AstraZeneca responds to FDA advisory committees’ recommendation on SYMBICORT
For the brain to achieve its intricate functions such as perception, action, attention and decision making, neural regions have to work together yet still retain their specialized roles. Excess or lack of timely coordination between brain areas lies at the core of a number of psychiatric and neurological disorders such as epilepsy, schizophrenia, autism, Parkinson’s
Full Post: Dynamical theory and novel 4-D colorimetric method reveal modus operandi of intact living brain
On December 11, 2008, the Joint Advisory Committees of the U.S. Food and Drug Administration (FDA) - including the Drug Safety & Risk Management Advisory Committee, the Pediatric Advisory Committee, and the Pulmonary-Allergy Drugs Advisory Committee - completed a review of the benefits and risks of asthma medications containing long-acting beta-agonists (LABAs).
The committees concluded that the benefits of AstraZeneca’s SYMBICORT(R) (budesonide/formoterol fumarate dihydrate), a combination LABA/Inhaled Corticosteroid (ICS) medication, outweigh the risks in adult and adolescent asthma patients.
Howard Hutchinson, M.D., Chief Medical Officer of AstraZeneca, said, “The safety and efficacy of SYMBICORT have been demonstrated in numerous clinical trials and from extensive post-marketing use around the world. We are pleased that the joint advisory committees’ recommendation confirms our view on the positive benefit-risk profile of SYMBICORT.”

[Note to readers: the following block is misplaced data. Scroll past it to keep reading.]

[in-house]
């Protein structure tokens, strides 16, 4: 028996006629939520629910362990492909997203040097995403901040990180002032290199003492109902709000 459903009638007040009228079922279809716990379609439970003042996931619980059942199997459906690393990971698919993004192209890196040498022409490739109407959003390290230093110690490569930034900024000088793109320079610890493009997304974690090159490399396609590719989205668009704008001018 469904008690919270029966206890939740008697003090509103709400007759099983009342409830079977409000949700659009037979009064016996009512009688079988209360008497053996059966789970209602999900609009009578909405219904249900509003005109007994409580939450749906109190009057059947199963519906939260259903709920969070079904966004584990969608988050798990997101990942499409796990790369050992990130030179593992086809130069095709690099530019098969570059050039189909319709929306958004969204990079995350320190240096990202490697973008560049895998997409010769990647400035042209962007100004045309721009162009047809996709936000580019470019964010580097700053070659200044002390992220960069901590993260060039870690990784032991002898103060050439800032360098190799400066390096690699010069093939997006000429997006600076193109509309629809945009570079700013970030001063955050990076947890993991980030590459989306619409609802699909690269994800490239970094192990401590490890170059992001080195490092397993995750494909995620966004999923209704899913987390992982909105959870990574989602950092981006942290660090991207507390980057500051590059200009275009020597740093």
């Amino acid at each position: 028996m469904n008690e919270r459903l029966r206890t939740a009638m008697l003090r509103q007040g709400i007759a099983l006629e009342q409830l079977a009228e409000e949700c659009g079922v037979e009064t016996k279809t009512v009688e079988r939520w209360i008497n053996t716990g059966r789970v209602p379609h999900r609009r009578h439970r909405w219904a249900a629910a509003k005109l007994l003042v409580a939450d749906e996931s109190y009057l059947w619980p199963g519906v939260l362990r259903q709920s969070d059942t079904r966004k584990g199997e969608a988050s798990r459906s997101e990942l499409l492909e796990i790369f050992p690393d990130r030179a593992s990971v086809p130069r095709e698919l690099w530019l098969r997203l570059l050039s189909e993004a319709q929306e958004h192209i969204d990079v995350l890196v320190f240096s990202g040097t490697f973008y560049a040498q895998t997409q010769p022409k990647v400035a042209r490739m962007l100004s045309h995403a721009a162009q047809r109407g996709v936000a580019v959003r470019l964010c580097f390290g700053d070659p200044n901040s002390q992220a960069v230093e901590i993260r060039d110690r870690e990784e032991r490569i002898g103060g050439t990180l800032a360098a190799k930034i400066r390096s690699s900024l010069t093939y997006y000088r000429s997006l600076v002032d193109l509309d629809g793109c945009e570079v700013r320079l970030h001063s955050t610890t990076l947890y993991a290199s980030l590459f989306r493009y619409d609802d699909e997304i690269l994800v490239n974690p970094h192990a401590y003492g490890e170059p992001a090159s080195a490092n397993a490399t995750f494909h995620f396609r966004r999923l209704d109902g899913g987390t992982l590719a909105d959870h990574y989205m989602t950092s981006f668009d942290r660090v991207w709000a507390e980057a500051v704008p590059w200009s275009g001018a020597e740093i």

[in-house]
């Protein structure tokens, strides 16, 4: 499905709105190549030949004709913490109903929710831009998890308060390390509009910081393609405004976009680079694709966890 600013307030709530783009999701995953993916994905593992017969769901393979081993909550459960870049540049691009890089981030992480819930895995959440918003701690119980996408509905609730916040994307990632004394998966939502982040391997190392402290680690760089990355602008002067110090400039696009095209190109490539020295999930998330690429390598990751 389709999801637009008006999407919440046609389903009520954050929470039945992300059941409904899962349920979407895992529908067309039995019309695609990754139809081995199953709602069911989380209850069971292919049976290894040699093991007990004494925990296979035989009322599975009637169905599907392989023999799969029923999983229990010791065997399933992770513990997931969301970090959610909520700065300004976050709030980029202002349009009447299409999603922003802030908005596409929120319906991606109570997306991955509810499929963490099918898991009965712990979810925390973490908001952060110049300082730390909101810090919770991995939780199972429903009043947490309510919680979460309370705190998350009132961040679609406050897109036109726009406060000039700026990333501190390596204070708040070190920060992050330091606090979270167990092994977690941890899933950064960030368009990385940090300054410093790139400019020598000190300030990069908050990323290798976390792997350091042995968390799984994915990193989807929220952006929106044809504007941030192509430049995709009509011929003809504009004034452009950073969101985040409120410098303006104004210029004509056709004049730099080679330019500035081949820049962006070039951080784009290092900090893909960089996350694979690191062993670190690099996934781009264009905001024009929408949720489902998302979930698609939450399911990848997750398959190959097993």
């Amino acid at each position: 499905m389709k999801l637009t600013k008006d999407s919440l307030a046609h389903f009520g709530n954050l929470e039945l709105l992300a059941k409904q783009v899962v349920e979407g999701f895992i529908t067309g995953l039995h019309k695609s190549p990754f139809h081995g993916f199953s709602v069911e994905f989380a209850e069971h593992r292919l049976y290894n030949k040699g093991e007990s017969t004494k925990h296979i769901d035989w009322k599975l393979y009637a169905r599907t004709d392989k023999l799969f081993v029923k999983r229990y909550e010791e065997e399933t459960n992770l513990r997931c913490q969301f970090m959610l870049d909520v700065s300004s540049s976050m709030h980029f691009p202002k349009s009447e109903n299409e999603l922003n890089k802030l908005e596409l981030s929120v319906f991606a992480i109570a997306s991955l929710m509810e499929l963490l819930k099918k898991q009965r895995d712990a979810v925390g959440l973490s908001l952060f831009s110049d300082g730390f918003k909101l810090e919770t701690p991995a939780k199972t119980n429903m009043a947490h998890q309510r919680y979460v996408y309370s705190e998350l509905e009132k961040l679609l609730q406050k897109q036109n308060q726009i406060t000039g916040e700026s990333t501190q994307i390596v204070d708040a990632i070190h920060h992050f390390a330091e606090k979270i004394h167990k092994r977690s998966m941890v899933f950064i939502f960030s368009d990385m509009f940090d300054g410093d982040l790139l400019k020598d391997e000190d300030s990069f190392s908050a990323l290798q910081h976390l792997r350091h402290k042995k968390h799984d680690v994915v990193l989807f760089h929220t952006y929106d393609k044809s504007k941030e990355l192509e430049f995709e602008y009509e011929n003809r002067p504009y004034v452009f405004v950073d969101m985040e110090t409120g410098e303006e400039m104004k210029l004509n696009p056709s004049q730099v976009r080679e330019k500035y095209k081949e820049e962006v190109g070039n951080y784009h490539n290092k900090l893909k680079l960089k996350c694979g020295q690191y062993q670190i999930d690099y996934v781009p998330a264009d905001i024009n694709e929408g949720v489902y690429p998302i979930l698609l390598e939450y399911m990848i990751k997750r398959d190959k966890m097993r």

The FDA frequently convenes advisory committee meetings to obtain independent expert guidance and recommendations on clinical matters. While the FDA is not required to follow this guidance, the agency usually takes the advice into consideration when rendering its final decisions on pending applications and other public health matters.
About SYMBICORT in the U.S.
SYMBICORT(R) (budesonide/formoterol fumarate dihydrate) is approved in over 100 countries for the long-term maintenance treatment of asthma and is available in two different inhalers, SYMBICORT TURBUHALER and in the U.S. as SYMBICORT pMDI.
SYMBICORT is a combination therapy indicated in the U.S. for the long-term maintenance treatment of asthma in patients 12 years of age and older. SYMBICORT should not be used in patients whose asthma can be successfully managed by inhaled corticosteroids along with occasional use of inhaled short-acting beta2-agonists. Administered twice daily, SYMBICORT is a combination of two proven asthma medications-budesonide, an inhaled corticosteroid (ICS), and formoterol, a rapid and long-acting beta2-agonist (LABA). SYMBICORT does not replace fast-acting inhalers and should not be used to treat acute symptoms of asthma.
Important Safety Information
Long acting beta2-adrenergic agonists may increase the risk of asthma-related death. Therefore, when treating patients with asthma, SYMBICORT should only be used for patients not adequately controlled on other asthma-controller medications (e.g., low-to-medium dose inhaled corticosteroids) or whose disease severity clearly warrants initiation of treatment with two maintenance therapies. Data from a large placebo-controlled U.S. study that compared the safety of another long-acting beta2-adrenergic agonist (salmeterol) or placebo added to usual asthma therapy showed an increase in asthma-related deaths in patients receiving salmeterol. This finding with salmeterol may apply to formoterol (a long-acting beta2-adrenergic agonist), one of the active ingredients in SYMBICORT.